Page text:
The solution to some of these assaults lay in own hands. As a people, we must hire each other and support the remaining institutions within our control. We still have farms, houses of worship, non-profit service providers, businesses, schools, health care centers, and cultural centers. Innovative solutions like Black-owned “farm to community” food co-ops must greatly expand if we want to afford healthy food. Our advocacy organizations, e.g., nationally, NAACP, the NAACP Legal Defense and Educational Fund, the Urban League, and the Lawyers’ Committee for Civil Rights; and locally, e.g., the Center for Law and Social Justice, political clubs and the wealth of charitable and organizations (like sororities, fraternities, ethnic benevolence societies, etc.) must expand their collaborations to reach even more members of our community. Now, more than ever, we must take care of ourselves!
At this “wake up” moment, we also need to re-assess our habits and ask ourselves, “What does my family and community need?” Is our “shopping” utilitarian or recreational? Most of us are not among “the rich and famous,” so we have no business attempting to emulate their lifestyles. Regularly supporting our local tailors, bakers, and restaurants may lead to our collective survival and prosperity. Putting our talents and skills to use for our people is imperative.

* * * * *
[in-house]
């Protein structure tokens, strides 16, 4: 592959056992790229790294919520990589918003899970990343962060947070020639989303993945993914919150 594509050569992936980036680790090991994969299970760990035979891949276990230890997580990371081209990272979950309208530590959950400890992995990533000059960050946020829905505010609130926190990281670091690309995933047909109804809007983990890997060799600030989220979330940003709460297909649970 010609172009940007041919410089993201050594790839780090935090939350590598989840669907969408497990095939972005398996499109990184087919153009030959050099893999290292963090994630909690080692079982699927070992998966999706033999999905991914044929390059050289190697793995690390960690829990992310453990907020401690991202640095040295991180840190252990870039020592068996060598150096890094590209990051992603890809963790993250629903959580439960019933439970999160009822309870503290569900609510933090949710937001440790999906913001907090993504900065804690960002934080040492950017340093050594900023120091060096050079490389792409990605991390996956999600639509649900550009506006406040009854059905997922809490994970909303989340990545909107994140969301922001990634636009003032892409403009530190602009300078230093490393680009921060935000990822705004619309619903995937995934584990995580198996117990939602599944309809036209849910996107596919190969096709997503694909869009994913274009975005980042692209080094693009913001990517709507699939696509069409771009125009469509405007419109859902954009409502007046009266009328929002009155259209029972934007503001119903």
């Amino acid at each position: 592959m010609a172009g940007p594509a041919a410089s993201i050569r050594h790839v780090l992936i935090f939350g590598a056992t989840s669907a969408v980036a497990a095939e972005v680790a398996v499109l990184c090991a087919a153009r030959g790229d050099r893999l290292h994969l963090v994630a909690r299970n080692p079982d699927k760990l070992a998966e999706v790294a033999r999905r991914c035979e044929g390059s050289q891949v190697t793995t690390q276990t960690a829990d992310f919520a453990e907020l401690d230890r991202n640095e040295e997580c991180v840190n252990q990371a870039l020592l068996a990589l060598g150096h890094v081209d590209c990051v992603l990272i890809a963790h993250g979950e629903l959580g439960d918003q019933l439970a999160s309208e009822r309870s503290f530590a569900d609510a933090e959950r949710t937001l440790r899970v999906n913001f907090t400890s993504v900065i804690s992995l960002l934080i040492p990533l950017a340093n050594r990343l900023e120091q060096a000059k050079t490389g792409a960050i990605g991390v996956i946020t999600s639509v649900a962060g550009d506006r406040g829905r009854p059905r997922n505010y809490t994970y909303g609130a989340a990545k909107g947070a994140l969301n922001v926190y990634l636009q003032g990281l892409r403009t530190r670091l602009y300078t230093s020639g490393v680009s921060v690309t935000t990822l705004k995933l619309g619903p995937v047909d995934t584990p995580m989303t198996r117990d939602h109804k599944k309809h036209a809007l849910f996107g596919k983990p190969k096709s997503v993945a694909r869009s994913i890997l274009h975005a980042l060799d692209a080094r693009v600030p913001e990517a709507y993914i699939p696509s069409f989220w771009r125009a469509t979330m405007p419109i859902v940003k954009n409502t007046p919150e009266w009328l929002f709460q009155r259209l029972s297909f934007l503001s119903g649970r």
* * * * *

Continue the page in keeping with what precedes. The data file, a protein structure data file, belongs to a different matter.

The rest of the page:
Our history in this country informs us that the prosperous “Black Wall Street” town in Tulsa, Oklahoma was real. There, we produced goods and transacted business. We didn’t merely consume. As we gear up for the battles ahead, let’s shed those aspects of our lives that are not serving us or our people. Let us appreciate what’s sacred to us: family and loved ones, our culture, our spirituality, and the eternal flame of love in our hearts. We sing this song for a purpose.